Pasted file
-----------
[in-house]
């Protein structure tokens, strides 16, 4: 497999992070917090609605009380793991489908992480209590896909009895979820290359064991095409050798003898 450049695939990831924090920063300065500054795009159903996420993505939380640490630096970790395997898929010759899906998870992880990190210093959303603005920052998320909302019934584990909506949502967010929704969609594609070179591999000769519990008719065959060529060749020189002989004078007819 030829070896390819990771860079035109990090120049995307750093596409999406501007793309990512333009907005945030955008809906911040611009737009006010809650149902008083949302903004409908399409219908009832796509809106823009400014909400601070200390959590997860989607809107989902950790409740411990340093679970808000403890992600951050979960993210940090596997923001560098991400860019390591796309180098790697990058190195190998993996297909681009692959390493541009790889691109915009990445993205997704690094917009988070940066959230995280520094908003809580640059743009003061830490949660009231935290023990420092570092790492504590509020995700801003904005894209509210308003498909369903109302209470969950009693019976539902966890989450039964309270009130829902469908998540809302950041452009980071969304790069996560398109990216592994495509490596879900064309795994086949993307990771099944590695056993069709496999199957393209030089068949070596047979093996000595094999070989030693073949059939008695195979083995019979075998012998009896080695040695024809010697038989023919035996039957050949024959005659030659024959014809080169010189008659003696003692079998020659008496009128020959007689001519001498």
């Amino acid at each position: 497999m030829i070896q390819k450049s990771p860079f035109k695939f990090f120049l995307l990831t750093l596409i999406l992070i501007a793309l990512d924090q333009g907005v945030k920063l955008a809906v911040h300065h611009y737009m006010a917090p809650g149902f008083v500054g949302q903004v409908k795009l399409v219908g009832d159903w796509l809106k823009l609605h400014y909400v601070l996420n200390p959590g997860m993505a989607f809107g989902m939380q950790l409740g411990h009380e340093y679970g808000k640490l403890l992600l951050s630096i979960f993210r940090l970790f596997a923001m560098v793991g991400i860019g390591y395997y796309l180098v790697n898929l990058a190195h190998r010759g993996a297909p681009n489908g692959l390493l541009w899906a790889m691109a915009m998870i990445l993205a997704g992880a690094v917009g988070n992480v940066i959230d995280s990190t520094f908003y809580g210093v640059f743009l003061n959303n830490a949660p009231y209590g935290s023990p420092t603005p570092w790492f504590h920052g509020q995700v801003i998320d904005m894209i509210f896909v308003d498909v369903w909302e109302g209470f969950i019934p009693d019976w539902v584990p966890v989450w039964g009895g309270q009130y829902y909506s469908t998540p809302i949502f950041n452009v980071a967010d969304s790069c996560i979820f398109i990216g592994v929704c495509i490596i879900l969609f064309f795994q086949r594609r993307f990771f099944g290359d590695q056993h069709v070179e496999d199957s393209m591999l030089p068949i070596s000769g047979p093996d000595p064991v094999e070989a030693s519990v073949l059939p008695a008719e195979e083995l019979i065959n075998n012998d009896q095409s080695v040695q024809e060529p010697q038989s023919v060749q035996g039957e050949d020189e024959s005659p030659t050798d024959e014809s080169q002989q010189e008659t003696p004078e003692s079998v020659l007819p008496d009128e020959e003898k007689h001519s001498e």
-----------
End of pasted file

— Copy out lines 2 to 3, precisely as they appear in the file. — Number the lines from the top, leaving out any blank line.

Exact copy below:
């Protein structure tokens, strides 16, 4: 497999992070917090609605009380793991489908992480209590896909009895979820290359064991095409050798003898 450049695939990831924090920063300065500054795009159903996420993505939380640490630096970790395997898929010759899906998870992880990190210093959303603005920052998320909302019934584990909506949502967010929704969609594609070179591999000769519990008719065959060529060749020189002989004078007819 030829070896390819990771860079035109990090120049995307750093596409999406501007793309990512333009907005945030955008809906911040611009737009006010809650149902008083949302903004409908399409219908009832796509809106823009400014909400601070200390959590997860989607809107989902950790409740411990340093679970808000403890992600951050979960993210940090596997923001560098991400860019390591796309180098790697990058190195190998993996297909681009692959390493541009790889691109915009990445993205997704690094917009988070940066959230995280520094908003809580640059743009003061830490949660009231935290023990420092570092790492504590509020995700801003904005894209509210308003498909369903109302209470969950009693019976539902966890989450039964309270009130829902469908998540809302950041452009980071969304790069996560398109990216592994495509490596879900064309795994086949993307990771099944590695056993069709496999199957393209030089068949070596047979093996000595094999070989030693073949059939008695195979083995019979075998012998009896080695040695024809010697038989023919035996039957050949024959005659030659024959014809080169010189008659003696003692079998020659008496009128020959007689001519001498």
């Amino acid at each position: 497999m030829i070896q390819k450049s990771p860079f035109k695939f990090f120049l995307l990831t750093l596409i999406l992070i501007a793309l990512d924090q333009g907005v945030k920063l955008a809906v911040h300065h611009y737009m006010a917090p809650g149902f008083v500054g949302q903004v409908k795009l399409v219908g009832d159903w796509l809106k823009l609605h400014y909400v601070l996420n200390p959590g997860m993505a989607f809107g989902m939380q950790l409740g411990h009380e340093y679970g808000k640490l403890l992600l951050s630096i979960f993210r940090l970790f596997a923001m560098v793991g991400i860019g390591y395997y796309l180098v790697n898929l990058a190195h190998r010759g993996a297909p681009n489908g692959l390493l541009w899906a790889m691109a915009m998870i990445l993205a997704g992880a690094v917009g988070n992480v940066i959230d995280s990190t520094f908003y809580g210093v640059f743009l003061n959303n830490a949660p009231y209590g935290s023990p420092t603005p570092w790492f504590h920052g509020q995700v801003i998320d904005m894209i509210f896909v308003d498909v369903w909302e109302g209470f969950i019934p009693d019976w539902v584990p966890v989450w039964g009895g309270q009130y829902y909506s469908t998540p809302i949502f950041n452009v980071a967010d969304s790069c996560i979820f398109i990216g592994v929704c495509i490596i879900l969609f064309f795994q086949r594609r993307f990771f099944g290359d590695q056993h069709v070179e496999d199957s393209m591999l030089p068949i070596s000769g047979p093996d000595p064991v094999e070989a030693s519990v073949l059939p008695a008719e195979e083995l019979i065959n075998n012998d009896q095409s080695v040695q024809e060529p010697q038989s023919v060749q035996g039957e050949d020189e024959s005659p030659t050798d024959e014809s080169q002989q010189e008659t003696p004078e003692s079998v020659l007819p008496d009128e020959e003898k007689h001519s001498e």